Vitamin D and calcium were thought to assist in preventing cancer, heart disease and other problems, but this has been questioned by a panel of US and Canadian doctors.
After reviewing about 1,000 studies on the supposed links between low vitamin D levels and higher risk of serious diseases, the panel concluded that they showed inconsistent results, sometimes due to shoddy research methods.
AdvertisementThe experts also issued new guidelines -- the first since 1997 -- for North Americans, saying people should take between 700 and 1,300 milligrams of calcium and anywhere from 600 to 800 international units of vitamin D each day.
Most people "probably don't have vitamin D deficiency, that is the first message," said Glenville Jones, a Canadian doctor who was on the 14-member committee for the US-based Institute of Medicine.
"We think there has been an exaggeration of the public's interest in vitamin D deficiency. (People) should be reassured that vitamin D deficiency is quite rare in North Americans at this point in time."
Just by eating a balanced diet and possibly taking a vitamin supplement in the winter, because sun exposure boosts vitamin D levels, most North Americans would have no difficulty meeting the recommended allotment, he said.
The panel's establishment of new guidelines offer a more solid recommended daily dose than the 1997 approach of suggesting adequate intake (AI) amounts.
The previous recommendations set the amount of calcium at between 210 and 270 milligrams per day for babies, 500 to 1,300 for children aged one to 18, 1,000 per day for adults aged 19-50 and 1,200 for those 50 and older.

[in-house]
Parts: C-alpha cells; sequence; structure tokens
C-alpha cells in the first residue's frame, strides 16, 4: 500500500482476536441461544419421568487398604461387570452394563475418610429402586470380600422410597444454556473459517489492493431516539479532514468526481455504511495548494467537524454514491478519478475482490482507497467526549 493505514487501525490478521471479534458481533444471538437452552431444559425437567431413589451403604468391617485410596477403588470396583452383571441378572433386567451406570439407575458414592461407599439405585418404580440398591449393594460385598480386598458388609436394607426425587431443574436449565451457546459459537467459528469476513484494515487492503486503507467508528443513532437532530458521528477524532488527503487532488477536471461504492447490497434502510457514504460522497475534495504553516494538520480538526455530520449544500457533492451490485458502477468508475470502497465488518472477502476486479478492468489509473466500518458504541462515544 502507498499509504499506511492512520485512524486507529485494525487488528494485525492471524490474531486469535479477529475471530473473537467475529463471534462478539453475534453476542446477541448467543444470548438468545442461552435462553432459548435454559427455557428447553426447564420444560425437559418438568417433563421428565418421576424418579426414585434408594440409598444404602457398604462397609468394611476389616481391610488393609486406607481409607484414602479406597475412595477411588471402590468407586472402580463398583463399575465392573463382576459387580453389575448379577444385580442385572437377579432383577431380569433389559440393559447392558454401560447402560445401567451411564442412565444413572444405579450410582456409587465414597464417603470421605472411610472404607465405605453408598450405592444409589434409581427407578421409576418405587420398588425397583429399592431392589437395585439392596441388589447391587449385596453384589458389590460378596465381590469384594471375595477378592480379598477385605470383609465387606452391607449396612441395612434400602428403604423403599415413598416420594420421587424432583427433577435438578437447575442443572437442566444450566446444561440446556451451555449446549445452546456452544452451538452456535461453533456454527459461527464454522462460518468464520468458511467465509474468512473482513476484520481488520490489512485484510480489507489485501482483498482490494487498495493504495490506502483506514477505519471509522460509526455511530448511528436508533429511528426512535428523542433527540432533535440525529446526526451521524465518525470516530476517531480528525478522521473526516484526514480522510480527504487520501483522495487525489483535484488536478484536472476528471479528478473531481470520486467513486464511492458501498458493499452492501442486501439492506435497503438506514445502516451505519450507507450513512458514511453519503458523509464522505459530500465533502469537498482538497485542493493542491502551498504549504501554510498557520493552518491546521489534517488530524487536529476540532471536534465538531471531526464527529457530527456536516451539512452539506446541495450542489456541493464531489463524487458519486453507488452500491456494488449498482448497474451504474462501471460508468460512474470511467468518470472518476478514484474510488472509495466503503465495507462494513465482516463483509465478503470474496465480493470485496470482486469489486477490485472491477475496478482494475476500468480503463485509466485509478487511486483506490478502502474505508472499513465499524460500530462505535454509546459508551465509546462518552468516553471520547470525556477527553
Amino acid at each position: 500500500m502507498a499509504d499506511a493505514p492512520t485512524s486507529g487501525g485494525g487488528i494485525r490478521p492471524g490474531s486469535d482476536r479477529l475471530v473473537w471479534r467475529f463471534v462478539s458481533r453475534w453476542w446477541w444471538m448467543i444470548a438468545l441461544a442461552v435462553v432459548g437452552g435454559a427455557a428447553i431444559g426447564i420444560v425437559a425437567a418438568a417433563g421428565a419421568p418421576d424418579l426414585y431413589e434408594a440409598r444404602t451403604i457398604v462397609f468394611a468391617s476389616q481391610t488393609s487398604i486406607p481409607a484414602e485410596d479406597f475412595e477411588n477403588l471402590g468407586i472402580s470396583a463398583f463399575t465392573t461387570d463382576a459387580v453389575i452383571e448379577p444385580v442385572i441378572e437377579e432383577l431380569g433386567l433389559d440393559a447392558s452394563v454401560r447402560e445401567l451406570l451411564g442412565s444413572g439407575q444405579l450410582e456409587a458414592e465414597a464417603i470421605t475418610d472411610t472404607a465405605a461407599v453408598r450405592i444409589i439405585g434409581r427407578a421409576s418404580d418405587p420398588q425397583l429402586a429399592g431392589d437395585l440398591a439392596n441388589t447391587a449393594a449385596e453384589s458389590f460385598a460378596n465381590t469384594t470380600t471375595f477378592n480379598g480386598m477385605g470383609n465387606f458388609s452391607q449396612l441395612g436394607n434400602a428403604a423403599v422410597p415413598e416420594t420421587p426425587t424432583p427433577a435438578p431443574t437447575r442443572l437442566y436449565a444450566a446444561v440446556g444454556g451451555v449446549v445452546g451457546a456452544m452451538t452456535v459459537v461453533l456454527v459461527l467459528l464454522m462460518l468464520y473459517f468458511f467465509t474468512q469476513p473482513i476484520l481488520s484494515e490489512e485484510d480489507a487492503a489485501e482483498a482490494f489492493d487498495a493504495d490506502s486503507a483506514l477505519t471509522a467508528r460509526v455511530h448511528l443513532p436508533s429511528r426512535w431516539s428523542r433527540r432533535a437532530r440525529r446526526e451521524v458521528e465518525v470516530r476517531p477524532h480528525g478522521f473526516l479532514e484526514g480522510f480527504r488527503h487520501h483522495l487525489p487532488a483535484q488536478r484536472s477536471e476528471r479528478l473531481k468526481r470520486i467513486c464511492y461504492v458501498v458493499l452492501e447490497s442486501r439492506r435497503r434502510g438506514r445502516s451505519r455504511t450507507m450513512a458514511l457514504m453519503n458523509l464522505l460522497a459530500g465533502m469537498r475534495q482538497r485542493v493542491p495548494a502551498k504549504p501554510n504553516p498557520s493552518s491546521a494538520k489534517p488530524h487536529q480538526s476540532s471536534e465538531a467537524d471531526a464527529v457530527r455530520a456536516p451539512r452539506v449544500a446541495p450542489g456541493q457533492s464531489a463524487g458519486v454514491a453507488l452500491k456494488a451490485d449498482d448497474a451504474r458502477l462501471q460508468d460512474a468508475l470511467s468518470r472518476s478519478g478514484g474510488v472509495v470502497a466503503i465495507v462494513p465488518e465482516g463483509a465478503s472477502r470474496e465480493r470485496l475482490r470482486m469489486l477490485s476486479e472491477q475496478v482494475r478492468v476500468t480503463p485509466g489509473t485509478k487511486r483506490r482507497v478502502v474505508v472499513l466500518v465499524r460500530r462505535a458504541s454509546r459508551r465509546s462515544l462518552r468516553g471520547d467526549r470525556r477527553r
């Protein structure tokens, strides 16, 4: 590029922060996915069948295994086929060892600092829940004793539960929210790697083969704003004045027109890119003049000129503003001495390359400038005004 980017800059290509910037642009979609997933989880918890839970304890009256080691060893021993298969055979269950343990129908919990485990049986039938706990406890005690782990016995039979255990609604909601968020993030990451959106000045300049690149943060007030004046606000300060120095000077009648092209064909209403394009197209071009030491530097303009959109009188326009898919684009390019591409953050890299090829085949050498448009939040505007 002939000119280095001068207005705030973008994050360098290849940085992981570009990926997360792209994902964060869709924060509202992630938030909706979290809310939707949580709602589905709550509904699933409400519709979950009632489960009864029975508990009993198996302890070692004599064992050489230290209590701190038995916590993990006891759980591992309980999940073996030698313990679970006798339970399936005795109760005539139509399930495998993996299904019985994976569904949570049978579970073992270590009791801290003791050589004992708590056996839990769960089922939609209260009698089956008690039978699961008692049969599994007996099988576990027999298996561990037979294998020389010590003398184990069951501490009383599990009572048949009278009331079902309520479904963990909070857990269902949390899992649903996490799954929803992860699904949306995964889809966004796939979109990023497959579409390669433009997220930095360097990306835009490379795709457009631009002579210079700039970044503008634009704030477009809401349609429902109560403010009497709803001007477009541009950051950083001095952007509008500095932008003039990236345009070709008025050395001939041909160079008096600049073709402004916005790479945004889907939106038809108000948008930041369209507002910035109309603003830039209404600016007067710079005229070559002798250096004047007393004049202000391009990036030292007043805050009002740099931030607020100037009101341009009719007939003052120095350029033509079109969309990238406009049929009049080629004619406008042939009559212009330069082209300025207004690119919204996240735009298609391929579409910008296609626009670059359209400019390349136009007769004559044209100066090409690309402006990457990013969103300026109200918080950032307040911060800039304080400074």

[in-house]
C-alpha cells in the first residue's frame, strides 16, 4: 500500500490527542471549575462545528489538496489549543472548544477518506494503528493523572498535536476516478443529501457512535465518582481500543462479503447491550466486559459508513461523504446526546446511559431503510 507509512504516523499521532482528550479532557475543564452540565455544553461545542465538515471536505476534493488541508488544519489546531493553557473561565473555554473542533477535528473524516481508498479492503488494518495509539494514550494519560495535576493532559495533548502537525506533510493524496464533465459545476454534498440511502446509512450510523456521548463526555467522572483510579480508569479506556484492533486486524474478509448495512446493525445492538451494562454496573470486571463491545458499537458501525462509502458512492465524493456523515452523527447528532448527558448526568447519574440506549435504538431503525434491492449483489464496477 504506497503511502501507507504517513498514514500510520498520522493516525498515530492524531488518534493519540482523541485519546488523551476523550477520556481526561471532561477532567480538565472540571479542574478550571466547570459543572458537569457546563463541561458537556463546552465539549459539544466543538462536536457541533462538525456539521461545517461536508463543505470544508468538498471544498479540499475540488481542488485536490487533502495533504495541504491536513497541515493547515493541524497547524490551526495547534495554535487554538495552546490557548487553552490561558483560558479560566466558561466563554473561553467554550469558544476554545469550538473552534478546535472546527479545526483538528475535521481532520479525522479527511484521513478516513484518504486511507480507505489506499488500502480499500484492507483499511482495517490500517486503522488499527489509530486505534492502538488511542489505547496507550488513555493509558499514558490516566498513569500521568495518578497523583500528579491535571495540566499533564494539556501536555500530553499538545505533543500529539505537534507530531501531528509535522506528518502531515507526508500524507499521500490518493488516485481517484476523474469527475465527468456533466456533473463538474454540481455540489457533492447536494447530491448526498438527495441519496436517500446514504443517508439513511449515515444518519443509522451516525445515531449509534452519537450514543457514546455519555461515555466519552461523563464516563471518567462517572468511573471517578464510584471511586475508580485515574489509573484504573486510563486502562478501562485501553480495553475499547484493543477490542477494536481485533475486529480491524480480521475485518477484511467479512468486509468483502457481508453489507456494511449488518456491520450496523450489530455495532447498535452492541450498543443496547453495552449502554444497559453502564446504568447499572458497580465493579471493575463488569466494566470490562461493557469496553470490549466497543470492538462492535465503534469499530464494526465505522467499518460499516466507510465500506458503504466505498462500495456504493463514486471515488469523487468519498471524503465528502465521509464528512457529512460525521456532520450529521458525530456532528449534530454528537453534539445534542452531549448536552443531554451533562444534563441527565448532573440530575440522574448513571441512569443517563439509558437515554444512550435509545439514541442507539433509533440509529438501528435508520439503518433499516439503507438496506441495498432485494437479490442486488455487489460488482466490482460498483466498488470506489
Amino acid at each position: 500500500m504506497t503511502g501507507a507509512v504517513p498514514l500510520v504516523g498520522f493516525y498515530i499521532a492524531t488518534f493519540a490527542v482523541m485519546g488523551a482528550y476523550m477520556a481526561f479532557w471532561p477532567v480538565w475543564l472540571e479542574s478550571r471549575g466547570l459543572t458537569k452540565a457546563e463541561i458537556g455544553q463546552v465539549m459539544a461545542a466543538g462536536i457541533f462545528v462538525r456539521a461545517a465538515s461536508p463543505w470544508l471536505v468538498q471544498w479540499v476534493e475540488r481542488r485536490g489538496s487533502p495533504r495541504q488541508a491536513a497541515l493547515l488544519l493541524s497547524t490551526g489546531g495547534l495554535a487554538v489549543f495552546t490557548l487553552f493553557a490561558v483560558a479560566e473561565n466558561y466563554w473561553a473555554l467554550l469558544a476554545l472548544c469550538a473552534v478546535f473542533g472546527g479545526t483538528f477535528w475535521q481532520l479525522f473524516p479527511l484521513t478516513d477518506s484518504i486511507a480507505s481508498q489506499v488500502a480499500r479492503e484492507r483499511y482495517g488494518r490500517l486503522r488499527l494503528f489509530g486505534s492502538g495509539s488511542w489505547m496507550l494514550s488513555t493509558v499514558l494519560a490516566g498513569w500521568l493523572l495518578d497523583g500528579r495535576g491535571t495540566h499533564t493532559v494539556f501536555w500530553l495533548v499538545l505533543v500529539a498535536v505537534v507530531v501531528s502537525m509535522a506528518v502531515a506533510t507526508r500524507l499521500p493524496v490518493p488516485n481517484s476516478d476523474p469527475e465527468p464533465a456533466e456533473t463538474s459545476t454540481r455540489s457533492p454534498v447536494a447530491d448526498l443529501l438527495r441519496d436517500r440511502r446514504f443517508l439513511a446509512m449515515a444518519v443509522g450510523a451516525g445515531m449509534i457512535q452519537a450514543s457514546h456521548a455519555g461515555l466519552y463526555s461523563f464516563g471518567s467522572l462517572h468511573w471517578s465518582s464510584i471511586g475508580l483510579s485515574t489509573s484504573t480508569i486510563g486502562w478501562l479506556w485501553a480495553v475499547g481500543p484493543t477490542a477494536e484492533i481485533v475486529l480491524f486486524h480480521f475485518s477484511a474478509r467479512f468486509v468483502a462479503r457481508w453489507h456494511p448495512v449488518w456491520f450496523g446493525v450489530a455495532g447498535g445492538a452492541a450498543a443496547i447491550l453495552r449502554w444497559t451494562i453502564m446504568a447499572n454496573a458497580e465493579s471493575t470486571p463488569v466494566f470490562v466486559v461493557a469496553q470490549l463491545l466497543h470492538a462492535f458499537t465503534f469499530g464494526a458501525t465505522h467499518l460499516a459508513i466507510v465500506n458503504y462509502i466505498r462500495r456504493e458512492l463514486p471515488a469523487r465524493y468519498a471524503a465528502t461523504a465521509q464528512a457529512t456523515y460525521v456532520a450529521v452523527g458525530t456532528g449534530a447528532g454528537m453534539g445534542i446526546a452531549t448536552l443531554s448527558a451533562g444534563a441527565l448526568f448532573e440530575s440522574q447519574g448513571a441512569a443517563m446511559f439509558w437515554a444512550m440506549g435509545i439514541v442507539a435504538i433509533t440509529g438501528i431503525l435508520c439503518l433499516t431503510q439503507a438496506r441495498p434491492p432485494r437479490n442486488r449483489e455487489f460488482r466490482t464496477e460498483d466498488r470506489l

For vitamin D, the old recommendations were 200 international units for those under age 50, 400 IU for people 51-70 years old and 600 IU for those over 71.
Jones declined to characterize the new guidelines as higher than before, saying it would be like "comparing apples to pears."
Humans need calcium to help clot blood and for proper functioning of muscles and nerves, and vitamin D is necessary for the body to absorb calcium. Inadequate calcium has been shown to lead to bone fractures and osteoporosis.
The experts noted that some populations are likely to need more Vitamin D than other groups -- including breastfed babies, people with dark skin and those living in northern latitudes where daylight exposure is limited.
Also, the panel did not entirely rule out all benefits from Vitamin D or all studies that suggested beneficial links.
"There are claims about vitamin D in heart disease, in cancer, autoimmune diseases -- you name it, there are claims out there that are not based upon a lot of studies," said Jones.
"Our dilemma is that there are mixed reports that are not all consistent," said Jones, who is a professor of biochemistry at Queens University in Kingston, Ontario.
"Some of the studies are not well controlled," he said.
"We don't want to base public health recommendations upon a mixed conclusion where some studies say there is a benefit in cancer and other studies say they don't," he added.
Jones would not rule out the possibility that future studies could result in more certain benefits toward beating cancer and other diseases, but said "the only really consistent information that was well worth using was information on bone health."
The panel also set upper limits for both calcium (2,000 milligrams per day) and vitamin D (4,000 IUs per day), beyond which point risks such as kidney and tissue damage begin to mount.
"Higher levels have not been shown to confer greater benefits, and in fact they have been linked to other health problems, challenging the concept that 'more is better,'" the report said.
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